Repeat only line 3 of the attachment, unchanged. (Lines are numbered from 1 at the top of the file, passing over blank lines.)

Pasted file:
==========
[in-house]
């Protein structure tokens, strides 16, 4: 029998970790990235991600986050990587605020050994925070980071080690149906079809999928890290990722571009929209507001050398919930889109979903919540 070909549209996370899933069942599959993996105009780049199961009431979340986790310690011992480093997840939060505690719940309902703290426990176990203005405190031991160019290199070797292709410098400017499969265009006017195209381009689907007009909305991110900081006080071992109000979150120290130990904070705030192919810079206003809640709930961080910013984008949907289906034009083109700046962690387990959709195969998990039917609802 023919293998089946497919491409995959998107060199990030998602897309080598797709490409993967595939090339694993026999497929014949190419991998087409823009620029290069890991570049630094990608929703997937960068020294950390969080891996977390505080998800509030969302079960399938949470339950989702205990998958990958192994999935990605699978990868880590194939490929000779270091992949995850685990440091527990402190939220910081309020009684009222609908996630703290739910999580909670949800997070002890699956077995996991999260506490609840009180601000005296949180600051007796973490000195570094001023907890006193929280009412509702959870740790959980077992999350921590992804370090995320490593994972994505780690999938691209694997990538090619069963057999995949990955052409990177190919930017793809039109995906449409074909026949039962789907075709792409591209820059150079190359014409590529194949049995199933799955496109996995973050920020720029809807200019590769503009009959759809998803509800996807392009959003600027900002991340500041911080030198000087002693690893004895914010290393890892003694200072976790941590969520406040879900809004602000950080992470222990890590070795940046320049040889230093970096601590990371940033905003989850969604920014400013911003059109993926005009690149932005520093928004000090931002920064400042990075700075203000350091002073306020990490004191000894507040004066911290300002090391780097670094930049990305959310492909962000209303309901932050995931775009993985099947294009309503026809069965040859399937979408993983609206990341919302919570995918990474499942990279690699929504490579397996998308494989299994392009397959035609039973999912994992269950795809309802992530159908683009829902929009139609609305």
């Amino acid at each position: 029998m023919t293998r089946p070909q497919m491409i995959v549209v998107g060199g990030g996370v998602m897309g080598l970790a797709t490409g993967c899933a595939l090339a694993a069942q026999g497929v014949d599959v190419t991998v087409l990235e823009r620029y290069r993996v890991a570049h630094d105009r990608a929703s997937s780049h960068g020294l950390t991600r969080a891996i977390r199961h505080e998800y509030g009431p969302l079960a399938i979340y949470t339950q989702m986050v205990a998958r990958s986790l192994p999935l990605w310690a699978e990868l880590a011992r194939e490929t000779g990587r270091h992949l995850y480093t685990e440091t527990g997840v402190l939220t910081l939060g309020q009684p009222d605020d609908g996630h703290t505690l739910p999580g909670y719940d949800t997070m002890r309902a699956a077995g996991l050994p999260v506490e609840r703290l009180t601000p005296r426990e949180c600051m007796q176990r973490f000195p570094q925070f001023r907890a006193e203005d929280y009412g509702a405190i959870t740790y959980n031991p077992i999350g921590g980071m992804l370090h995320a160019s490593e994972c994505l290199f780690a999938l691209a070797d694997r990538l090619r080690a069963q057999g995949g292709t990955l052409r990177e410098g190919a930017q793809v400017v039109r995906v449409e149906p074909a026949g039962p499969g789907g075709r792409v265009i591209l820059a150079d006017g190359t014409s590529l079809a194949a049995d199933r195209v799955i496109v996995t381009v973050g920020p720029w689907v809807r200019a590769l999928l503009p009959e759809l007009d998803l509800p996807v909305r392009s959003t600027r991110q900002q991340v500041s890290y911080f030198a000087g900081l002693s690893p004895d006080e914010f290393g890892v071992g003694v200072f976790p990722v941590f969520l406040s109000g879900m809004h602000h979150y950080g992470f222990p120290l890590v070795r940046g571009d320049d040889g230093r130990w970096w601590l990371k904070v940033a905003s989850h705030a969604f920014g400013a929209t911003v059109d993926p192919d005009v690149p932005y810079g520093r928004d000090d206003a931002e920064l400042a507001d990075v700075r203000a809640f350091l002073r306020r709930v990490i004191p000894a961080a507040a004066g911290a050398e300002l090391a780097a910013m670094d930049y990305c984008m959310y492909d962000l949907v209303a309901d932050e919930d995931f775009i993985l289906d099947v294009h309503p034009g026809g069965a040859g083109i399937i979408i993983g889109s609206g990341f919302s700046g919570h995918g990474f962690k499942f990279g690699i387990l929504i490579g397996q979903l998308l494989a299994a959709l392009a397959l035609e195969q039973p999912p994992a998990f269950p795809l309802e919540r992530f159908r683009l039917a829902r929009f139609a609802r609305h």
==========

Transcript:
């Amino acid at each position: 029998m023919t293998r089946p070909q497919m491409i995959v549209v998107g060199g990030g996370v998602m897309g080598l970790a797709t490409g993967c899933a595939l090339a694993a069942q026999g497929v014949d599959v190419t991998v087409l990235e823009r620029y290069r993996v890991a570049h630094d105009r990608a929703s997937s780049h960068g020294l950390t991600r969080a891996i977390r199961h505080e998800y509030g009431p969302l079960a399938i979340y949470t339950q989702m986050v205990a998958r990958s986790l192994p999935l990605w310690a699978e990868l880590a011992r194939e490929t000779g990587r270091h992949l995850y480093t685990e440091t527990g997840v402190l939220t910081l939060g309020q009684p009222d605020d609908g996630h703290t505690l739910p999580g909670y719940d949800t997070m002890r309902a699956a077995g996991l050994p999260v506490e609840r703290l009180t601000p005296r426990e949180c600051m007796q176990r973490f000195p570094q925070f001023r907890a006193e203005d929280y009412g509702a405190i959870t740790y959980n031991p077992i999350g921590g980071m992804l370090h995320a160019s490593e994972c994505l290199f780690a999938l691209a070797d694997r990538l090619r080690a069963q057999g995949g292709t990955l052409r990177e410098g190919a930017q793809v400017v039109r995906v449409e149906p074909a026949g039962p499969g789907g075709r792409v265009i591209l820059a150079d006017g190359t014409s590529l079809a194949a049995d199933r195209v799955i496109v996995t381009v973050g920020p720029w689907v809807r200019a590769l999928l503009p009959e759809l007009d998803l509800p996807v909305r392009s959003t600027r991110q900002q991340v500041s890290y911080f030198a000087g900081l002693s690893p004895d006080e914010f290393g890892v071992g003694v200072f976790p990722v941590f969520l406040s109000g879900m809004h602000h979150y950080g992470f222990p120290l890590v070795r940046g571009d320049d040889g230093r130990w970096w601590l990371k904070v940033a905003s989850h705030a969604f920014g400013a929209t911003v059109d993926p192919d005009v690149p932005y810079g520093r928004d000090d206003a931002e920064l400042a507001d990075v700075r203000a809640f350091l002073r306020r709930v990490i004191p000894a961080a507040a004066g911290a050398e300002l090391a780097a910013m670094d930049y990305c984008m959310y492909d962000l949907v209303a309901d932050e919930d995931f775009i993985l289906d099947v294009h309503p034009g026809g069965a040859g083109i399937i979408i993983g889109s609206g990341f919302s700046g919570h995918g990474f962690k499942f990279g690699i387990l929504i490579g397996q979903l998308l494989a299994a959709l392009a397959l035609e195969q039973p999912p994992a998990f269950p795809l309802e919540r992530f159908r683009l039917a829902r929009f139609a609802r609305h």